### What barometric pressure means for hikers

• Feb 3, 2015

When you're preparing to climb at high altitudes, you'll want to have your watch barometer handy for the trip. However, if you've never hiked at high altitudes before, you may not know much about what a barometer can do and how pressure affects your climb. It's important that every hiker know at least the basics before ascending or else risk serious health issues on the way up or down.

What is a barometer?
A barometer is a tool that measures the air pressure, similar to a thermometer with temperature. Some barometers use mercury, like thermometers, that react to the air pressure above them. However, watch barometers are able to give you a simple read out on the wrist.

What is air pressure?
Knowing what a barometer is or how to use it is pointless if you don't understand air pressure. Air pressure, or barometric pressure, is the measurement of how much air is above any one area at a given time. The more air, the more pressure that it exerts down on the space below. Therefore, the higher you go up from sea level, the less the air pressure.

Air pressure can also change with temperature and weather, and it is a main factor used by meteorologists in determining incoming weather patterns, USA Today explained.

The air pressure at sea level is 14.7 pounds per square inch, or 1,013 hectopascals. The phrase "a rising barometer" means that air pressure is increasing, while a "falling barometer" indicates a drop in pressure.

As the air pressure changes, the amount of oxygen present does too. While there isn't a lower percentage of oxygen, the air isn't as dense because there's less air above it forcing it downward and compacting the gas molecules. This lack of oxygen is the main reason for health concerns about hiking at a higher altitude.

Mountain climbing advice website Hiking Dude reminded outdoorsmen that every foot they climb they're losing air pressure and temperature. {This paragraph and the next seem like it would fit better in the above section. It explains the concept}

"The higher you climb, the less air there is above you ... so the lower the air pressure and the less dense the gas," the website explained. "Every 1000 feet you climb, you lose about 3 percent of the available oxygen because there is less gas packed into your column of air. At 12,000 feet, every breath you take brings in only two-thirds the amount of oxygen that you would suck in at sea level."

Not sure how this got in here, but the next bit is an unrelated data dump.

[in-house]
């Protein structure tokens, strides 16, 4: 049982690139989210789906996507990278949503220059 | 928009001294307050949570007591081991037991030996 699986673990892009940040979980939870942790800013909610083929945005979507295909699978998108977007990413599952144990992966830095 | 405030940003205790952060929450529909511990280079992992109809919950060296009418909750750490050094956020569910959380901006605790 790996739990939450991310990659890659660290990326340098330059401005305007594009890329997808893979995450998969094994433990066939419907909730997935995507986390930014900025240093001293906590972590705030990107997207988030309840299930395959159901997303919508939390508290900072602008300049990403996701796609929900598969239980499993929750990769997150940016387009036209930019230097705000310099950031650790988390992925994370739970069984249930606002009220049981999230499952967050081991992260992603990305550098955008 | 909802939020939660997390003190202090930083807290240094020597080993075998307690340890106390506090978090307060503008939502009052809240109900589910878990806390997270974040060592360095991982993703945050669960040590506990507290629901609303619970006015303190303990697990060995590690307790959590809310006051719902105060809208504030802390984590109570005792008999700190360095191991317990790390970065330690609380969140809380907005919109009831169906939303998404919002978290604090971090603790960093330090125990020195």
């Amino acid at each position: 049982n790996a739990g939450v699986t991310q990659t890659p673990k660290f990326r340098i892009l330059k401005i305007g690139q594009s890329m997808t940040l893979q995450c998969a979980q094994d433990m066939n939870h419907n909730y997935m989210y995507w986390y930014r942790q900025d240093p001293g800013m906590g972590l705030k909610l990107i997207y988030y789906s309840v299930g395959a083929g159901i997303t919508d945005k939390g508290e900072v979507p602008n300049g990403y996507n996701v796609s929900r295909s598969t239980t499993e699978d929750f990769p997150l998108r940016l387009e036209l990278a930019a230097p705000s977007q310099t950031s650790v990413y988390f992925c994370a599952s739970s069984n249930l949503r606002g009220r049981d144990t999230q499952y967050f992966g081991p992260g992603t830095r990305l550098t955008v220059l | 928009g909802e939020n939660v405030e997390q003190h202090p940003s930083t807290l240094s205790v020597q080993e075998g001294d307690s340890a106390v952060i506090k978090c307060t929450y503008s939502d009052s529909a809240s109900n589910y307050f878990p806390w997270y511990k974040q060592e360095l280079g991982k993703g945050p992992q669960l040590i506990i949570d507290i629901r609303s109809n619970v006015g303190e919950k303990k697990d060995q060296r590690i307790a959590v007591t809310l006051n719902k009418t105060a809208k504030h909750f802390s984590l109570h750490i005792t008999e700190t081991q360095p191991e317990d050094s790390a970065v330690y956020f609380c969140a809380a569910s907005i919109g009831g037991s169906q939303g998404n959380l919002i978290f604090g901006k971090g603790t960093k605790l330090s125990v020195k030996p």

Concerns about hiking in thin air
Bringing less oxygen into your lungs and hiking at these air pressures can lead to altitude sickness or worse conditions, such as a High Altitude Pulmonary Edema, which causes fluid to go into your lungs. These illnesses are characterized by nausea, headaches, changes in movement abilities, fatigue, confusion and disorientation.

To avoid these conditions, Hiking Dude suggested you adjust your hike to make up for there being less oxygen. The first step is to acclimatize, or let your body adjust to hiking at heights that it's not used to. This may mean adjusting your pace or waiting until your body is comfortable with the pressure. Hydration and eating are important as well - make sure you consume plenty of carbohydrates.

You'll also want to slow down all of your hiking, walk slower, stop more and generally breathe better. The other concern at this altitude is the sun. Just as there's less air pressure, there's more solar power. Prepare with sunglasses, long clothing and sunscreen, the website recommended.

Knowing more about altitude and air pressure can allow you to use your watch barometer as a tool to help you prepare for health concerns as you approach the summit.

The PRG270 watch, incorporates Casio's new triple sensor engine that includes a compass, altimeter and barometer. The barometer features a Barometric Pressure Tendency Alarm that alerts the wearer of sudden changes in air pressure. Having this watch handy will allow you to overcome mountains, safely and efficiently.